McNair Airs, Texans Err in 38-17 Nightmare

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October 14, 2003
McNair Airs, Texans Err in 38-17 Nightmare

by Bob Hulsey

The Tennessee Titans wore their alternate jersies, the ones with Columbia Blue, resembling what they used to wear back when they were the Houston Oilers. But the Houston Texans looked more like the old Oilers in 38-17 loss in Nashville. The BudBoys are now 3-0 against their Houston substitutes.

Steve McNair, whose career started as an Oiler, picked apart the Texan secondary for 421 yards and three touchdowns in a performance that began almost flawlessly. Derrick Mason was on the receiving end for 177 of those yards.

Without Pro-Bowler Aaron Glenn, the Texan secondary looked clueless as Mason burned them for scores of 32, 46 and 50 yards, a mixture of bad coverage and bad tackling. Rookie Tyrone Calico added four catches for 92 yards as McNair made 17 completions of ten yards or more.

The Houston offense sputtered on their first two possessions while McNair hooked up twice with Mason for a 14-0 Tennessee lead. Texan quarterback David Carr began clicking on the third drive, hitting on six passes, but a personal foul on tackle Chester Pitts killed the momentum and Houston was forced to punt.

They got the ball back when McNair dropped a snap and Charlie Clemons recovered at the Houston 38. Carr gave it up though when a corner blitzer came through untouched and the pass went straight to linebacker Rocky Boiman for an interception. The two squads traded punts until Tennessee began at their own 12.

McNair hit Calico for passes of 23, 22 and 21 yards before Robert Holcombe powered it in from five yards to put the Titans up, 21-0.

Carr then showed some previously unseen skill in the two-minute offense, hitting Domanick Davis twice and hooking up with Andre Johnson to reach the Tennessee six-yard line. A penalty and an incompletion preceded a 29-yard field goal from Kris Brown to make the halftime score 21-3.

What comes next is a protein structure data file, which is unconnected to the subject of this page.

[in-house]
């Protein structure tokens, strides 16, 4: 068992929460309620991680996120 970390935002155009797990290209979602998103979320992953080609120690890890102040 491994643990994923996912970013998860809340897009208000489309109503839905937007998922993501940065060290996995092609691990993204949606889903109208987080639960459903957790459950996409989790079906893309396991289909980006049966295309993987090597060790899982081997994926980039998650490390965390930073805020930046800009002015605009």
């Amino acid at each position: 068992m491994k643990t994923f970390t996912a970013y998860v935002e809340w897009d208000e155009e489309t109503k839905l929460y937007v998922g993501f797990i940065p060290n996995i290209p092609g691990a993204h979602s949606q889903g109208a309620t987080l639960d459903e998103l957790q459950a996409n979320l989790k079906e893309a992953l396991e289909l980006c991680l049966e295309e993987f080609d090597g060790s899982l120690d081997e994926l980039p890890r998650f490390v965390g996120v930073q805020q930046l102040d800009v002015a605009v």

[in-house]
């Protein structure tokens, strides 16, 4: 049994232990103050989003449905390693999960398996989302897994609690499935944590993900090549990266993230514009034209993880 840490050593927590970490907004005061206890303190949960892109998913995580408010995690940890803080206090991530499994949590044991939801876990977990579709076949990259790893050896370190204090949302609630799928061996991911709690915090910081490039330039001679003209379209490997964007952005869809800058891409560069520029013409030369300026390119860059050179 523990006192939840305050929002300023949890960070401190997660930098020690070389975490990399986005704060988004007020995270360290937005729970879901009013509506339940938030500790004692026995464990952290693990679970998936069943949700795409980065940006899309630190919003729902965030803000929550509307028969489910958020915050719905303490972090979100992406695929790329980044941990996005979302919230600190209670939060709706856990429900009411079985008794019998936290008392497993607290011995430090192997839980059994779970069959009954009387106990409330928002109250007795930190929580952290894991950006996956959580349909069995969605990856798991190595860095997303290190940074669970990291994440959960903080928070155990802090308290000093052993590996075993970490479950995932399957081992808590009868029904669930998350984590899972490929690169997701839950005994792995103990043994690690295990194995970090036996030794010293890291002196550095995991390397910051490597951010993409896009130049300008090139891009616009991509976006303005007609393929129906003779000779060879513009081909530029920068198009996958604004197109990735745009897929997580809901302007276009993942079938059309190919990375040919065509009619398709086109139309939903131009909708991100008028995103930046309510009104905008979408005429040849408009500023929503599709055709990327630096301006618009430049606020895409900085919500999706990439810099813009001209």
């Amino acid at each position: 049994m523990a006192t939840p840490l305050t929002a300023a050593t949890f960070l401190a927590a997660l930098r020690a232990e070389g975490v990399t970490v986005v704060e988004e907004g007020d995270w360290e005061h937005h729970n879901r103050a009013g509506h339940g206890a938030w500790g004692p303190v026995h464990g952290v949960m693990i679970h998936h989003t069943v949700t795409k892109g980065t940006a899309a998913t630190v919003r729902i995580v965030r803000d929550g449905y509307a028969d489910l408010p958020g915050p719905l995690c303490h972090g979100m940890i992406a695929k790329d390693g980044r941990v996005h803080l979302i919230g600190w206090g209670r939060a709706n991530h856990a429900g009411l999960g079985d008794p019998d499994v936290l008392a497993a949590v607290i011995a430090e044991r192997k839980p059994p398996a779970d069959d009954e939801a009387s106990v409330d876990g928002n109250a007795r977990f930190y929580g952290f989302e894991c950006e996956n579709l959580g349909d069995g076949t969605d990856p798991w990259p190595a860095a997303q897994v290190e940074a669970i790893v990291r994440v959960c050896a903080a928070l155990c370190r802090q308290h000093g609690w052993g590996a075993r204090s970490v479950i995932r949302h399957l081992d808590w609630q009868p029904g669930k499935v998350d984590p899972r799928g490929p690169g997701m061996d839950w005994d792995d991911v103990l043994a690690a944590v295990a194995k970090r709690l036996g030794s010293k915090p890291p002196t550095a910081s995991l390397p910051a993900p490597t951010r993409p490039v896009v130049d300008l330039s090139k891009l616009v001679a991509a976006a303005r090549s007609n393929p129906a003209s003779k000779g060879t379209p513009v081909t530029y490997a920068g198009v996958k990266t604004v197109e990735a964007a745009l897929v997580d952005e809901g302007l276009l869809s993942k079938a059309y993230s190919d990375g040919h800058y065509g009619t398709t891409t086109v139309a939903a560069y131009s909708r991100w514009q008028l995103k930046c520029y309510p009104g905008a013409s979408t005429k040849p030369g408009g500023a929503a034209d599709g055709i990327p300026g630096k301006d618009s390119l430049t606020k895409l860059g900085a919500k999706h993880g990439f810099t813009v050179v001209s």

Houston got some momentum in the third quarter by stopping the opening drive of the Titans and then scoring a touchdown of their own. The scoring play came when Carr hit Corey Bradford who bobbled the ball, sidestepped a safety and outran the others for a 65-yard jaunt that looked similar to the one he scored in Miami to begin the season. Now behind by 11, there was hope the Texans could claw back into it.

Two punts later, McNair brought the Titans to the Houston 15 but settled for a 33-yard field goal from ancient Steeler nemesis Gary Anderson for a 24-10 advantage.

Carr answered with a nifty 23-yard strike to Bradford on a rollout but was flattened by tackle Albert Haynesworth after releasing the ball. The 15-yard penalty brought Houston to the Tennessee 37 but Carr was too woozy to stay in the game. Backup Tony Banks took one snap before Carr returned to toss two incompletions that halted the drive.

That was as close as the Texans would come. Tennessee opened the fourth quarter with a 50-yard catch-and-run by Mason that put the Titans up, 31-10. If it wasn’t already out of reach, it would be a minute later when Andre Dyson stepped in front of Carr’s sideline pass and pranced 51 yards to paydirt.

To the offense’s credit, they didn’t quit. Carr responded with an 80-yard scoring drive capped by a 13-yard pass to Derrick Armstrong followed by a drive that reached the Titans’ 8 before Andre Woolfolk’s interception.

Carr sailed past 300 passing yards and 350 passing yards for the first time in his NFL career, racking up 371 yards on 25-of-42 passing. Bradford piled up 127 receiving yards while Davis had 129 total yards, running and receiving. Billy Miller returned from the witness protection program to catch six passes for 47 yards.

But the offensive numbers couldn’t overcome a day where the defense loooked like the worst thing not wearing burnt orange or green and gold that weekend. They’ll try to do better this Sunday at Reliant Stadium against the New York Jets, a game that will be a CBS dress rehearsal for Super Bowl XXXVIII. It’ll be the closest the Texans will have to a prime time game this year and Dom Capers will no doubt expect a better performance than the one he saw in Nashville.